"The [R2] Standard suffers greatly from its seeming intentional avoidance of international law as it refuses to acknowledge or recognize the definitions and obligations, decisions and guidelines of the Basel Convention, which all developed countries, except the United States have ratified and implemented and is now globally adopted by 180 countries." - Jim Puckett
There are three problems with BAN's analysis of their competitors at R2 Solutions.  The third is the most important.

Cease and Desist Campaign. Yes. We are "behind it".

To those of you forwarding the emails announcing that importers are "pushing back" on the finger-pointing watchdogs, the answer is yes.  Though the words "behind it" have many meanings.

We stand behind the importers.   The geeks of color in Africa, South America, and Asia who have been labelled "mostly primitive" in their importation of an ill-defined word "e-waste".   The technicians who know more about capacitors than we do, who are asked for "proof" and "evidence" that they are not burning the computers they carefully spec'd out, flew to the EU, Canada and USA, and paid good money for.

"Refurbishing of EEE and the sales of used EEE is an important economic sector (e.g. Alaba market in Lagos). It is a well-organized and  a dynamic  sector that holds the potential for further industrial development. Indirectly, the sector has another important economic role, as it supplies low and middle income households with affordable ICT equipment and other EEE. In the view of the sector’s positive socio-economic performance, all policy measures aiming to improve e-waste management in Nigeria should refrain from undifferentiated banning of  second-hand imports and refurbishing activities and strive for a co-operative approach by including the market and sector associations."  - UNEP Study 2012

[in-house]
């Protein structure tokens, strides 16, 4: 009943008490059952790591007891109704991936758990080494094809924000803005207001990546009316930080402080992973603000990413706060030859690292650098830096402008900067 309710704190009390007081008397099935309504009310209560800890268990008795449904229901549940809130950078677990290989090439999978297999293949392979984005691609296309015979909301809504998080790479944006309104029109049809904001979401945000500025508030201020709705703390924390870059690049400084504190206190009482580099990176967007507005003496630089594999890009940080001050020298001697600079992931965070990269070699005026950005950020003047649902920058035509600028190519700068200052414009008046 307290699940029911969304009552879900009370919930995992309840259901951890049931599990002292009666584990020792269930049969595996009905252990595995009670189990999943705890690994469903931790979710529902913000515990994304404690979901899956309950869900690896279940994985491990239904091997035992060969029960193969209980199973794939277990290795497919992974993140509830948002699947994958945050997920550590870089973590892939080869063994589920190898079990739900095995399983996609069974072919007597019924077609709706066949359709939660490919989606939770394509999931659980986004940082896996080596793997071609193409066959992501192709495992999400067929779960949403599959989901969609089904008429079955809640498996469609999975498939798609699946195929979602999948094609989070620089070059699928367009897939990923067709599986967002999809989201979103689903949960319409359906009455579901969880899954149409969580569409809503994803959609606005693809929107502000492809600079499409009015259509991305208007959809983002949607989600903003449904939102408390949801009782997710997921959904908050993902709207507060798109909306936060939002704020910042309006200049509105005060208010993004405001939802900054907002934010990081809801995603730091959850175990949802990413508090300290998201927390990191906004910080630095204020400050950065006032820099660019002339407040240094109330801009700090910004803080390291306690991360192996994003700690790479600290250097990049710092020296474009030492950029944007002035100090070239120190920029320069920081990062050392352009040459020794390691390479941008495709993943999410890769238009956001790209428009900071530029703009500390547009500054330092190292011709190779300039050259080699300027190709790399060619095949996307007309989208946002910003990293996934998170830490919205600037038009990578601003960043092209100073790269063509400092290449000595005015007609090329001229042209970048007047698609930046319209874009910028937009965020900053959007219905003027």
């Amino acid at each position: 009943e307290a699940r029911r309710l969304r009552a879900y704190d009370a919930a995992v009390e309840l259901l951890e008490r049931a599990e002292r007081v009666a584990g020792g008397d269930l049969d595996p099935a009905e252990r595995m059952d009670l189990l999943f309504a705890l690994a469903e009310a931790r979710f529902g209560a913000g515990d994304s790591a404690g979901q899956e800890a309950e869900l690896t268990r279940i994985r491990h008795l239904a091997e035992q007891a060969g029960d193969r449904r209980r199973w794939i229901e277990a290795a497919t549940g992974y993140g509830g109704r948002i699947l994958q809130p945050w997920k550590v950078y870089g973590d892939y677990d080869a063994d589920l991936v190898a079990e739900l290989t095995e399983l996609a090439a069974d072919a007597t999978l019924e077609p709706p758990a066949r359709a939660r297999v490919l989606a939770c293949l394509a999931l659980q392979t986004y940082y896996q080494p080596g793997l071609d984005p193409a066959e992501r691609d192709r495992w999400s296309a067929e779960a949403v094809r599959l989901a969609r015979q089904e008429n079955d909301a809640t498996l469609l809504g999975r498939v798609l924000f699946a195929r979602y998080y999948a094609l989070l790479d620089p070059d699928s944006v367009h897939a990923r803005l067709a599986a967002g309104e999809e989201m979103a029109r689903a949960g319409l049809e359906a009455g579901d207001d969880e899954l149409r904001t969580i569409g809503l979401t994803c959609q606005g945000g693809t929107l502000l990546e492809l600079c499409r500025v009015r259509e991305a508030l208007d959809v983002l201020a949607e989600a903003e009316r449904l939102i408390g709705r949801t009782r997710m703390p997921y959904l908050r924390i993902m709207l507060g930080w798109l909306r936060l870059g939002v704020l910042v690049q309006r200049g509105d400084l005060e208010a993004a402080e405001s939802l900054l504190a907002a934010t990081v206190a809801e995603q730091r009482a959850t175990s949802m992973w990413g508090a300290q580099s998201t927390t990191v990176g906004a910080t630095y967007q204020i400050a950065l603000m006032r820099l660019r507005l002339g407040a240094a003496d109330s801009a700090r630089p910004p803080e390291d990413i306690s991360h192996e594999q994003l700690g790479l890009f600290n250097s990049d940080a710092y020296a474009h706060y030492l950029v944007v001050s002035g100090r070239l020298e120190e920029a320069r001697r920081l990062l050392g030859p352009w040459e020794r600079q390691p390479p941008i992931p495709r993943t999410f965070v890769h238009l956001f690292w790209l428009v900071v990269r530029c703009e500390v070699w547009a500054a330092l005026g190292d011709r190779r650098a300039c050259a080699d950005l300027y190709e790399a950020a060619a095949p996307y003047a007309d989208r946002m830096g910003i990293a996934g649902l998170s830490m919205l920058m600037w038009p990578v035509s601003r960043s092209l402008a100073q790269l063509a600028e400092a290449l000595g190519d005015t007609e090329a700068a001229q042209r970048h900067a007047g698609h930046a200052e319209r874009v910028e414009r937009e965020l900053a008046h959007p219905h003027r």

"I am very satisfied with the quality of the UNEP studies. I know well the authors and have worked with them and discussed findings with them."  - Jim Puckett, Executive Director,  
We have focused on the source of the presumption of guilt, that dirty little secret circulated by Basel Action Network.    Repeated by SVTC and ETBC and Greenpeace.   No doubt believed by many who trust their eyes when Jim Puckett shows them photographs, rather than their heads.

Caught black-handed
With the admission last month that the UNEP studied the containers BAN accused, and found them to be predominantly the reuse equipment the importers claimed it is, BAN has backed away from the Interpol "Project Eden" campaign.  But BAN is completely behind the false information provided to Emile Lundemiller in the Interpol "Organized Crime" E-waste report.

When a city like Lagos has six million households with televisions, it has many environmental problems.  Disposing of its own "ewaste" is one of those problems.   Fair Trade Recycling is an attempt to finance solutions by empowering the technicians who import used equipment with the tools to take back tomorrow's junk, and the methods to recycle it responsibly.

Sign a letter, or sign a petition.   Tell BAN, ETBC, and Greenpeace to "Cease and Desist".

Father's Days Communiqué Part I: Passing a Business Down to a Next Generation

Dear Sonny,

Here is what I can tell you about starting a recycling company from scratch.  Or really, starting anything from scratch.  It could probably apply to a doctor's office or a house painting company.

writing about digital waste handling
At the beginning, when you are the sole employee, you pretty much have to work on getting the clients, and not promising to do more than you are able to do.  At the beginning, you are earning a reputation, which will compound over the course of the next ten years of your business.  My first "motto" was "we are who we say we are and do what we said we'd do".

You will learn on your own that it's really difficult to do every job in your company.  You can try, and it's worth trying so that you know what it is.    But you will discover what Adam Smith observed, that every hour you take away from a task you are indispensible to, to do a task you can outsource, will stunt your business growth.

You will find that you are completely indispensible to about 20% of the hours, because those hours are key to 80% of your income.  Which hours those are will be different for a 2-person, or 4-person company, than they are to a 40-person company.

BAN Spins: How the Basel Action Network Saved Africa